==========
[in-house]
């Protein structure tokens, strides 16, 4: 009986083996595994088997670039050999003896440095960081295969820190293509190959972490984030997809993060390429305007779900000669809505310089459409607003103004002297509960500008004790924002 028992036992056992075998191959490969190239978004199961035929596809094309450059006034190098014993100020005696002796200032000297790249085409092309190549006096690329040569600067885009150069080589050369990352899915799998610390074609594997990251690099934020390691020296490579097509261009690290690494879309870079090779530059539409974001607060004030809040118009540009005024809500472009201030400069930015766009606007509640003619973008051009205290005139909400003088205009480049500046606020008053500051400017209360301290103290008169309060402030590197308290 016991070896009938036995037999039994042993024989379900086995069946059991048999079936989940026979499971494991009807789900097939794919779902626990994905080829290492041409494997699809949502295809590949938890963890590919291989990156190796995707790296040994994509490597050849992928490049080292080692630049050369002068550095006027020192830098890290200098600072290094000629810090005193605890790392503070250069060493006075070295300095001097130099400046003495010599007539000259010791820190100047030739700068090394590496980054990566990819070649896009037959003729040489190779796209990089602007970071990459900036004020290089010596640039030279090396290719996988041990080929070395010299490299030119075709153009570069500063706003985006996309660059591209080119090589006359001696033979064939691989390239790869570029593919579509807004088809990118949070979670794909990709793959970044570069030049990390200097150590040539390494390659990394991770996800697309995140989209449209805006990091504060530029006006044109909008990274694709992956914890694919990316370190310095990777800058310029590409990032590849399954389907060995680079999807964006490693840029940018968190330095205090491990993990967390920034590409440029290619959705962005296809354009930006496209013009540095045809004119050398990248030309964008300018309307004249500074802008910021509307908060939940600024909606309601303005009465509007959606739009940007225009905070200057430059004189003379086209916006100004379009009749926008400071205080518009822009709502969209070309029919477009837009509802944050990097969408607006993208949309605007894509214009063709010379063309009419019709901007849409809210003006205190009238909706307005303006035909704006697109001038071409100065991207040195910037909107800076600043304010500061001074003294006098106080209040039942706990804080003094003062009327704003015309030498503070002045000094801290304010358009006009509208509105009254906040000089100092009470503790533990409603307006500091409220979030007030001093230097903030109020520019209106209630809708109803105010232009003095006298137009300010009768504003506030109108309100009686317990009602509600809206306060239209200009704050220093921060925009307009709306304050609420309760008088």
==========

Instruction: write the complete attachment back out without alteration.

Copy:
[in-house]
């Protein structure tokens, strides 16, 4: 009986083996595994088997670039050999003896440095960081295969820190293509190959972490984030997809993060390429305007779900000669809505310089459409607003103004002297509960500008004790924002 028992036992056992075998191959490969190239978004199961035929596809094309450059006034190098014993100020005696002796200032000297790249085409092309190549006096690329040569600067885009150069080589050369990352899915799998610390074609594997990251690099934020390691020296490579097509261009690290690494879309870079090779530059539409974001607060004030809040118009540009005024809500472009201030400069930015766009606007509640003619973008051009205290005139909400003088205009480049500046606020008053500051400017209360301290103290008169309060402030590197308290 016991070896009938036995037999039994042993024989379900086995069946059991048999079936989940026979499971494991009807789900097939794919779902626990994905080829290492041409494997699809949502295809590949938890963890590919291989990156190796995707790296040994994509490597050849992928490049080292080692630049050369002068550095006027020192830098890290200098600072290094000629810090005193605890790392503070250069060493006075070295300095001097130099400046003495010599007539000259010791820190100047030739700068090394590496980054990566990819070649896009037959003729040489190779796209990089602007970071990459900036004020290089010596640039030279090396290719996988041990080929070395010299490299030119075709153009570069500063706003985006996309660059591209080119090589006359001696033979064939691989390239790869570029593919579509807004088809990118949070979670794909990709793959970044570069030049990390200097150590040539390494390659990394991770996800697309995140989209449209805006990091504060530029006006044109909008990274694709992956914890694919990316370190310095990777800058310029590409990032590849399954389907060995680079999807964006490693840029940018968190330095205090491990993990967390920034590409440029290619959705962005296809354009930006496209013009540095045809004119050398990248030309964008300018309307004249500074802008910021509307908060939940600024909606309601303005009465509007959606739009940007225009905070200057430059004189003379086209916006100004379009009749926008400071205080518009822009709502969209070309029919477009837009509802944050990097969408607006993208949309605007894509214009063709010379063309009419019709901007849409809210003006205190009238909706307005303006035909704006697109001038071409100065991207040195910037909107800076600043304010500061001074003294006098106080209040039942706990804080003094003062009327704003015309030498503070002045000094801290304010358009006009509208509105009254906040000089100092009470503790533990409603307006500091409220979030007030001093230097903030109020520019209106209630809708109803105010232009003095006298137009300010009768504003506030109108309100009686317990009602509600809206306060239209200009704050220093921060925009307009709306304050609420309760008088």